NSF CAREER (2012-2017)

NSF:IIS:CAREER - Probabilistic Methods for Addressing Complexity and Constraints in Protein Systems.

The proposed activity involves a research environment and educational curriculum dedicated to dealing efficiently with the complexity and constraints that protein molecules pose to computational studies. The emphasis is on elucidating the motions that proteins employ for biological function. This is a fundamental issue in the understanding of proteins and biology due to the central role of proteins in cellular processes.

The research addresses fundamental issues in protein modeling. Understanding proteins in silico involves searching a vast high-dimensional conformational space of inherently flexible systems with numerous inter-related degrees of freedom, complex geometry, physical constraints, and continuous motion. Three core research directions are identified. (1) Geometric constraints underlying protein motion are not trivial to identify or address. The proposed research exploits mechanistic analogies between proteins and robot kinematic linkages and investigates inverse kinematics techniques to efficiently formulate and address complex geometric constraints arising in diverse protein studies. (2) The funnel-like protein energy landscape exposes physics-based energetic constraints that are often demanding to address in silico. The proposed research pursues a multiscale treatment of energetic constraints in the context of probabilistic search, supporting coarse- and fine-grained levels of protein representational detail and converting between them with information gathered during exploration. (3) The conformational ensemble view of the protein state relevant for function necessitates search algorithms capable of exploring the high-dimensional conformational space and its rugged energy landscape. A novel probabilistic search framework is proposed that gathers information about the space it explores and employs this information to advance towards promising unexplored regions of the space. Taken together, these research directions allow addressing complexity in proteins by formulating and exploiting geometric and energetic constraints, thus narrowing the search space of interest to regions where the constraints are satisfied, and by employing a novel probabilistic framework with enhanced sampling capability able to feasibly search the relevant regions of the space.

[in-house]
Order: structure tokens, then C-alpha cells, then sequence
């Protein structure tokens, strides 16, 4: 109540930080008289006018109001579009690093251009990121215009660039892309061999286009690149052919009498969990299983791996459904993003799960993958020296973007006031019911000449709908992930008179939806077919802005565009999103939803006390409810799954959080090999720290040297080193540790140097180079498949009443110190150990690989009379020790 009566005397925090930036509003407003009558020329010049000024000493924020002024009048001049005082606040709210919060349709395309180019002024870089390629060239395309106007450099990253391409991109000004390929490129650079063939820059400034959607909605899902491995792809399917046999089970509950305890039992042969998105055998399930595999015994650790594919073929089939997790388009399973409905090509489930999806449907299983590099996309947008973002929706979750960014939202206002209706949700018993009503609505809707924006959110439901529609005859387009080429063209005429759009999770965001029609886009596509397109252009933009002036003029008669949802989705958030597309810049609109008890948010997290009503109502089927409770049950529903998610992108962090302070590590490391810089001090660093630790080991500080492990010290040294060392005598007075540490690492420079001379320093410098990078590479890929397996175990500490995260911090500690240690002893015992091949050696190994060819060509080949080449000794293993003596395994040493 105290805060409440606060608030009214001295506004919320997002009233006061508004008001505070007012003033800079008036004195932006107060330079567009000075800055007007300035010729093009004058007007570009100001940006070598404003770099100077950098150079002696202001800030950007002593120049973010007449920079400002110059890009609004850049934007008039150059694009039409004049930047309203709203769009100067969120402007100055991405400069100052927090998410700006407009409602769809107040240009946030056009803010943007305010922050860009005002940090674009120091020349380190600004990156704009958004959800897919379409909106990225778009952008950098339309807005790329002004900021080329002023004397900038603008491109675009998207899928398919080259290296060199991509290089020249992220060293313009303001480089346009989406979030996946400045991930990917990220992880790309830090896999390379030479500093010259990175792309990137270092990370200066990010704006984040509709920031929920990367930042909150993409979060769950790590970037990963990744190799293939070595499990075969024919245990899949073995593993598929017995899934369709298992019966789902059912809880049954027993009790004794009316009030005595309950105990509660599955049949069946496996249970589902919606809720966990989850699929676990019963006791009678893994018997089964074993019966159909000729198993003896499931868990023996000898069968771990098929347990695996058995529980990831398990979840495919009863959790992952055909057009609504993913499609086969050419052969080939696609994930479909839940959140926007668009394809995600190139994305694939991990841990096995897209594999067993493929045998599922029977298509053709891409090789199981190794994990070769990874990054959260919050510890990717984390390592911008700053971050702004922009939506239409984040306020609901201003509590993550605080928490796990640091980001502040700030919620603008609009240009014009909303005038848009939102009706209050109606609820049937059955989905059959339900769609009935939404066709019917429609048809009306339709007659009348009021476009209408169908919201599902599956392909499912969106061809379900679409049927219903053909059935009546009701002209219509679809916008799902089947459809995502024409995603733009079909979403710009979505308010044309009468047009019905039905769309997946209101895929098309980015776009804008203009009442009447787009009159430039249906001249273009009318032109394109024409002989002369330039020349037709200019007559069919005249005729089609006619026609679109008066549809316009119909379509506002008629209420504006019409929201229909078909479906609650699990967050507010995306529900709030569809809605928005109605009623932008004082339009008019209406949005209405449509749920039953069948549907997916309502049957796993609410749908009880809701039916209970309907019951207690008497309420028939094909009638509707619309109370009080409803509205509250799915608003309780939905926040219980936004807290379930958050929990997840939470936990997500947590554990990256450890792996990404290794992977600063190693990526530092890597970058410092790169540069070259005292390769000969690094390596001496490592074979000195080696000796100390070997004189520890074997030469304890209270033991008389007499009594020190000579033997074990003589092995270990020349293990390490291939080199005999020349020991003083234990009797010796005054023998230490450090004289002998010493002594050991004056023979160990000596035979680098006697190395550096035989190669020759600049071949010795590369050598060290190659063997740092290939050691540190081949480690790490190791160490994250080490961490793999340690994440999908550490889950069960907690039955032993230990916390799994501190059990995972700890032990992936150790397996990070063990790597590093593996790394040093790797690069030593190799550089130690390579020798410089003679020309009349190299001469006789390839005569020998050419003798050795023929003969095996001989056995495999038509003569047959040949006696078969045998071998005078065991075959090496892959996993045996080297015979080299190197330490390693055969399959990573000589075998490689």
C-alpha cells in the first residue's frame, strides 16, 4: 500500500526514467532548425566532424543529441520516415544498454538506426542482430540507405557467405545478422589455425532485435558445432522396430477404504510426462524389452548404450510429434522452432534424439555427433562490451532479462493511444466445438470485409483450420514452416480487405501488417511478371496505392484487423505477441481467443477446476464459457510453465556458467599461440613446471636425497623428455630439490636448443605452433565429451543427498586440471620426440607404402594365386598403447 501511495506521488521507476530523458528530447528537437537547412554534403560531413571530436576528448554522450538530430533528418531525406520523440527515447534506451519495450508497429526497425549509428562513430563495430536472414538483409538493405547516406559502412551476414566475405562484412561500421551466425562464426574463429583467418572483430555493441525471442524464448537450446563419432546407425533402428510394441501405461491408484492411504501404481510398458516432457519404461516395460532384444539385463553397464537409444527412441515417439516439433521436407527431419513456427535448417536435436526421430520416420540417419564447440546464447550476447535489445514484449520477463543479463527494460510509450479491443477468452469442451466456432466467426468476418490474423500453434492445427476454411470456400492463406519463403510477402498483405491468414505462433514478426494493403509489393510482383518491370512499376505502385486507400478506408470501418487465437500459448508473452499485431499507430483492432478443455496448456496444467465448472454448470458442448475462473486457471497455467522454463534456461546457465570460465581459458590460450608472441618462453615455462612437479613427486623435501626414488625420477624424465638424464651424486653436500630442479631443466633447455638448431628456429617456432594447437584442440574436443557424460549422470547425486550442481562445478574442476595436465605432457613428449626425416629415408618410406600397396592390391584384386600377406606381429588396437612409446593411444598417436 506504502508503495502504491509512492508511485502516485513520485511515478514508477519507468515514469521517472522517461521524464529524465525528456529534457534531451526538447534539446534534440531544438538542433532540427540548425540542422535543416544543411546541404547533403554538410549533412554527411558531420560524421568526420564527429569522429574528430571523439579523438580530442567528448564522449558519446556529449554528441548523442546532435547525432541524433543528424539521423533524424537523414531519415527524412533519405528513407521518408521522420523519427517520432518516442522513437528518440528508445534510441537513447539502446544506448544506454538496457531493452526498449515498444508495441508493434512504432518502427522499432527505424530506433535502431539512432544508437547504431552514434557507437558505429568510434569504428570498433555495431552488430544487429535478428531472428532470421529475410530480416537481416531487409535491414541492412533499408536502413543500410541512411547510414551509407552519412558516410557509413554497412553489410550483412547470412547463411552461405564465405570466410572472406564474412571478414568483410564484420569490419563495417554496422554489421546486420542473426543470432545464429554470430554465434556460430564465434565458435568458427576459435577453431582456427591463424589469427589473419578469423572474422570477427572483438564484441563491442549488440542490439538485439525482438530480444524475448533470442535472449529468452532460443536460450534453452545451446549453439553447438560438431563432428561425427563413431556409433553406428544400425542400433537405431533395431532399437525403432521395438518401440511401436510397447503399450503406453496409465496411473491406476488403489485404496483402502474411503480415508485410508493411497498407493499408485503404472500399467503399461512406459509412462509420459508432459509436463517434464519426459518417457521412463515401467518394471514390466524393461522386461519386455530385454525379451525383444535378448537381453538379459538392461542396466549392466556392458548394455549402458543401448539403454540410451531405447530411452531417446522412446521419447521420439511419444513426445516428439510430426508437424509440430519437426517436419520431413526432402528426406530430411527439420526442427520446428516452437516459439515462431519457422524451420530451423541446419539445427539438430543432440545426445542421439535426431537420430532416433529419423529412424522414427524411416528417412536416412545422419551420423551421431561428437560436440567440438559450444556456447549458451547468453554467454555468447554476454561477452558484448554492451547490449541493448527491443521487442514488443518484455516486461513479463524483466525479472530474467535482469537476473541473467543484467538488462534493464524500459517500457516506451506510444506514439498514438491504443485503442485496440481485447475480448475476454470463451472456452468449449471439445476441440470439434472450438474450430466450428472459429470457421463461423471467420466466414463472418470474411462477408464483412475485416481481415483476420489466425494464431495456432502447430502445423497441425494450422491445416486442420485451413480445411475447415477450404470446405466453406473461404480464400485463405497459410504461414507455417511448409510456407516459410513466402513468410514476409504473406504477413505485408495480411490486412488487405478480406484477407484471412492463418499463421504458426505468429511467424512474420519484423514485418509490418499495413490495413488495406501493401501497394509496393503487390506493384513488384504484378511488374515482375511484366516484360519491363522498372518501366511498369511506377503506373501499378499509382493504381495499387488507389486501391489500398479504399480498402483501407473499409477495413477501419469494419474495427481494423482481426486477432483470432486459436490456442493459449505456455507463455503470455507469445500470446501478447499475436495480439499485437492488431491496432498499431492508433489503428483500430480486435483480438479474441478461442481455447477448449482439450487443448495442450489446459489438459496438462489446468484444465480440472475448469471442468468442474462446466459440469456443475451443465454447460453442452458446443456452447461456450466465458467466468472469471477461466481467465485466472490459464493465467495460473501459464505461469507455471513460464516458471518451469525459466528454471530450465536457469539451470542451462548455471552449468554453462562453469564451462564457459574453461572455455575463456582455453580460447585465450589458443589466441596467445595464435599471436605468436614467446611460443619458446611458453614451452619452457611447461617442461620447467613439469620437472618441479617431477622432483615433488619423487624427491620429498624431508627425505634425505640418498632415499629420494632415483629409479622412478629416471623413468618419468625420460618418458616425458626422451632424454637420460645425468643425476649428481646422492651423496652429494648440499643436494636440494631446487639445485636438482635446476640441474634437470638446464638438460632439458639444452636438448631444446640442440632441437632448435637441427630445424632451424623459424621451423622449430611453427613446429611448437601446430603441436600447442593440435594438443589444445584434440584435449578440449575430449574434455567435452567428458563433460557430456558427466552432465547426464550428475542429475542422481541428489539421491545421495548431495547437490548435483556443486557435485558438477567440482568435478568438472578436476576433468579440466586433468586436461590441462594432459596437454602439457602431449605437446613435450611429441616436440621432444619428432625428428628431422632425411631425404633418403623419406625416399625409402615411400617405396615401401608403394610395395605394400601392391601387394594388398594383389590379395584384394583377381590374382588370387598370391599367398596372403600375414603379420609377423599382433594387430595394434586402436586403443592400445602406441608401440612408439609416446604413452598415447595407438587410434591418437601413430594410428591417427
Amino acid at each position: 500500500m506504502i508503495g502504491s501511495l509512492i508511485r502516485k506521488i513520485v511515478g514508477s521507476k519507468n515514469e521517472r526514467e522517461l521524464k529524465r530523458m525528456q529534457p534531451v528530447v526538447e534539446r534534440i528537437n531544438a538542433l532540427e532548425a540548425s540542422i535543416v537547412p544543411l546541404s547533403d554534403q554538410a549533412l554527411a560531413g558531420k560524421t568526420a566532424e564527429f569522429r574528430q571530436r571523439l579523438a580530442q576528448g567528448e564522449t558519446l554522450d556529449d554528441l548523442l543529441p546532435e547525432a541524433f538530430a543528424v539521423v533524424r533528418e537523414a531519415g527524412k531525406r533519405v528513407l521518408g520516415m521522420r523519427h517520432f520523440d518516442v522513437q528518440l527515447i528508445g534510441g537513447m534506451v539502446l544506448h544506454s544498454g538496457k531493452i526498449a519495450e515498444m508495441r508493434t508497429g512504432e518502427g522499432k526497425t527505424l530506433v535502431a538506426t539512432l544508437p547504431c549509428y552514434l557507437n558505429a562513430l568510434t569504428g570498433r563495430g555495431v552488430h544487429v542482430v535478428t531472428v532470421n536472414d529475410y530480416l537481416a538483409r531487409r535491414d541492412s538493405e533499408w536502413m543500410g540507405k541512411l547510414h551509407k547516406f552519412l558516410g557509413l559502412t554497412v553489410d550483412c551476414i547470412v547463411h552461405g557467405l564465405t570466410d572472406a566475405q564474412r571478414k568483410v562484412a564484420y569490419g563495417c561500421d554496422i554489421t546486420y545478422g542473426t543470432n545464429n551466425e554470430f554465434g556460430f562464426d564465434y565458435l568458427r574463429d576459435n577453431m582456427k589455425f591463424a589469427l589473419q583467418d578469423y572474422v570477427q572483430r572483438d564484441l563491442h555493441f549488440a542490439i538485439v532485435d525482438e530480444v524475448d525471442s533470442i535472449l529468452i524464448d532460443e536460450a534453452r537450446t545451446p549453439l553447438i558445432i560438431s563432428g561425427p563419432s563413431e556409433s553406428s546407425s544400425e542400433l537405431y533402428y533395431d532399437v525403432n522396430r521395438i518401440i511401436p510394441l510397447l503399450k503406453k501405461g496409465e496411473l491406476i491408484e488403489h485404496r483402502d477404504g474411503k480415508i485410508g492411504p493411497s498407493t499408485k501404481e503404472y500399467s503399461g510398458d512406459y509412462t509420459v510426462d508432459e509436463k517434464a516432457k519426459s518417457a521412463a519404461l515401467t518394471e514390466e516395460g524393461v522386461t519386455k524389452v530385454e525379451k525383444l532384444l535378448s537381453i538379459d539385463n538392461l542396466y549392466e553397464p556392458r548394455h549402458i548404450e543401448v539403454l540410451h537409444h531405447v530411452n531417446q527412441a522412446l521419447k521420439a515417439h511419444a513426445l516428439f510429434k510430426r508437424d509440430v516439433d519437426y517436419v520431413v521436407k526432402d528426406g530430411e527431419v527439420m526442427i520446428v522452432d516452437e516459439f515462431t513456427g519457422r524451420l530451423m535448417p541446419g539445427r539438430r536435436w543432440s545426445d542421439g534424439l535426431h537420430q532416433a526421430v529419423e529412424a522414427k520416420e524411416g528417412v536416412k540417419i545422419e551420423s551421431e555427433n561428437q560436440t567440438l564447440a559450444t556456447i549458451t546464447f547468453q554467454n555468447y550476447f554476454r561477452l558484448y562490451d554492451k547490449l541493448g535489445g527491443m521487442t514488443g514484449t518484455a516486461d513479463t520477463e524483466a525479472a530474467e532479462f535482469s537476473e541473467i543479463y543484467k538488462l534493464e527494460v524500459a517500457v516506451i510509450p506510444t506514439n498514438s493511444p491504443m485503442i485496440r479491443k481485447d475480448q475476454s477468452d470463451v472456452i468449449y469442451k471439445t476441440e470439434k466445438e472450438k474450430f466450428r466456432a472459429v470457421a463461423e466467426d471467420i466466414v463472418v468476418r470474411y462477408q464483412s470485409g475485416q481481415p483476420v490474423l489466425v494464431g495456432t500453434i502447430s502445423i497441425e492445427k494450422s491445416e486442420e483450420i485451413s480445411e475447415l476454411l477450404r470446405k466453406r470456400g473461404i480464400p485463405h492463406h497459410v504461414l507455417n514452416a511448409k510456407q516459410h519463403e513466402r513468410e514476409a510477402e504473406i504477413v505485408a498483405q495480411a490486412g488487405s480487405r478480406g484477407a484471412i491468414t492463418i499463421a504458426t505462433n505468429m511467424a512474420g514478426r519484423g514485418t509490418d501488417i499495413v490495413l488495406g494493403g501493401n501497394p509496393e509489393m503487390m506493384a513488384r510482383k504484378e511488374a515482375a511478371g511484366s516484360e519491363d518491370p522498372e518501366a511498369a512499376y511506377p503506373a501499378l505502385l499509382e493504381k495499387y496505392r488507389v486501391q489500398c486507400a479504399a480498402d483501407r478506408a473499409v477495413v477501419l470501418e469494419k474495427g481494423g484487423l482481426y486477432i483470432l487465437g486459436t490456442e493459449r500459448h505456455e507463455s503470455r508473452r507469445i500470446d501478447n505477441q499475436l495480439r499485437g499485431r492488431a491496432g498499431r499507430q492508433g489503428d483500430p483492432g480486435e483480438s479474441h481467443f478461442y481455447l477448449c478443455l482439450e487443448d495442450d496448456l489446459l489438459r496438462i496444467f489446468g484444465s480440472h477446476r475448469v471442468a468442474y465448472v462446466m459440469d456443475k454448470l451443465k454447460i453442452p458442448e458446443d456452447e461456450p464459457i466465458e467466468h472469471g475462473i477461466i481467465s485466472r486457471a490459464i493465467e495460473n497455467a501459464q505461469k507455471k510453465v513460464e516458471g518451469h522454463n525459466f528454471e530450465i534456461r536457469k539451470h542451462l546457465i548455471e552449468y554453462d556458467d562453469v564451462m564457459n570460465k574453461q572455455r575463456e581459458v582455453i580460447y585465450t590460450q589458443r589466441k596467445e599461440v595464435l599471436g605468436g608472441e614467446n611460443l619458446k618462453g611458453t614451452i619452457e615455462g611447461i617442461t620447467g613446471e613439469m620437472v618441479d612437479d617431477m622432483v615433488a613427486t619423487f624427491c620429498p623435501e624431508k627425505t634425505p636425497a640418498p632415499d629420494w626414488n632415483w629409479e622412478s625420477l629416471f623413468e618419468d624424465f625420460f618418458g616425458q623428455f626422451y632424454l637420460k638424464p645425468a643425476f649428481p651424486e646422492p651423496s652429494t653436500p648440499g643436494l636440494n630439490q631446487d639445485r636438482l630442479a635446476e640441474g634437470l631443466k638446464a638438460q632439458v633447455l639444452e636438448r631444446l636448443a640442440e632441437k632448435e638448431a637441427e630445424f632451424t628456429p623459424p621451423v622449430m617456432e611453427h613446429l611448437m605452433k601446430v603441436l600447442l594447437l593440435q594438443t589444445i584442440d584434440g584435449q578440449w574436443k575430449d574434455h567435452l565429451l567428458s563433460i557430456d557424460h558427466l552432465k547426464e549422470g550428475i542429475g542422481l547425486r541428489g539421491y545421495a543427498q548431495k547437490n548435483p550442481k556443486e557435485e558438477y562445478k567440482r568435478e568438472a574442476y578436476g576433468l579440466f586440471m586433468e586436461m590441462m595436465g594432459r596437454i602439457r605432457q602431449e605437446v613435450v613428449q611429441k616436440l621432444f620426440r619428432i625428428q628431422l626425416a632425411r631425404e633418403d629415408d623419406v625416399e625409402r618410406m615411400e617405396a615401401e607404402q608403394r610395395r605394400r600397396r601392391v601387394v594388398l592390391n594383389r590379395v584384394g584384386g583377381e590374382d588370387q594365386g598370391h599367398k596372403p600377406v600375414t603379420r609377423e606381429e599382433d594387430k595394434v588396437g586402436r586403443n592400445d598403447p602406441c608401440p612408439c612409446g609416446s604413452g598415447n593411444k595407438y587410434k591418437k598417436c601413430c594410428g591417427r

The proposed activity promises to advance discovery and understanding both in the computer science and protein biophysics communities. Since most problems of practical interest are high-dimensional and often exhibit complex non-linear spaces, the proposed research cuts across and spans multiple areas in computer science, such as robot motion planning, optimization in complex non-linear spaces, and modeling and simulation of complex physics-based systems. In particular, the research will reveal effective probabilistic search strategies for continuous high-dimensional search spaces. Analogies with articulated mechanisms will offer insight on how to generate valid robot configurations in the presence of constraints. On the biophysical side, the research promises to advance protein modeling and understanding across diverse applications. The proposed activity involves interdisciplinary collaborations with computer scientists, biophysicists, and chemists. Findings and data will be disseminated broadly to enhance scientific understanding across diverse communities. Specific educational objectives focusing on curriculum design and outreach activities are formulated to employ the proposed research for broadening the participation of college and pre-college students, with a particular emphasis on underrepresented groups.

This project has included four graduate students and several undergraduate and high-school students. Contributions include:

  • Executable for linux.
  • Active education of involved communities through workshops, tutorials, and software demos at widely-attended conferences and society meetings.
  • 8 peer-reviewed publications.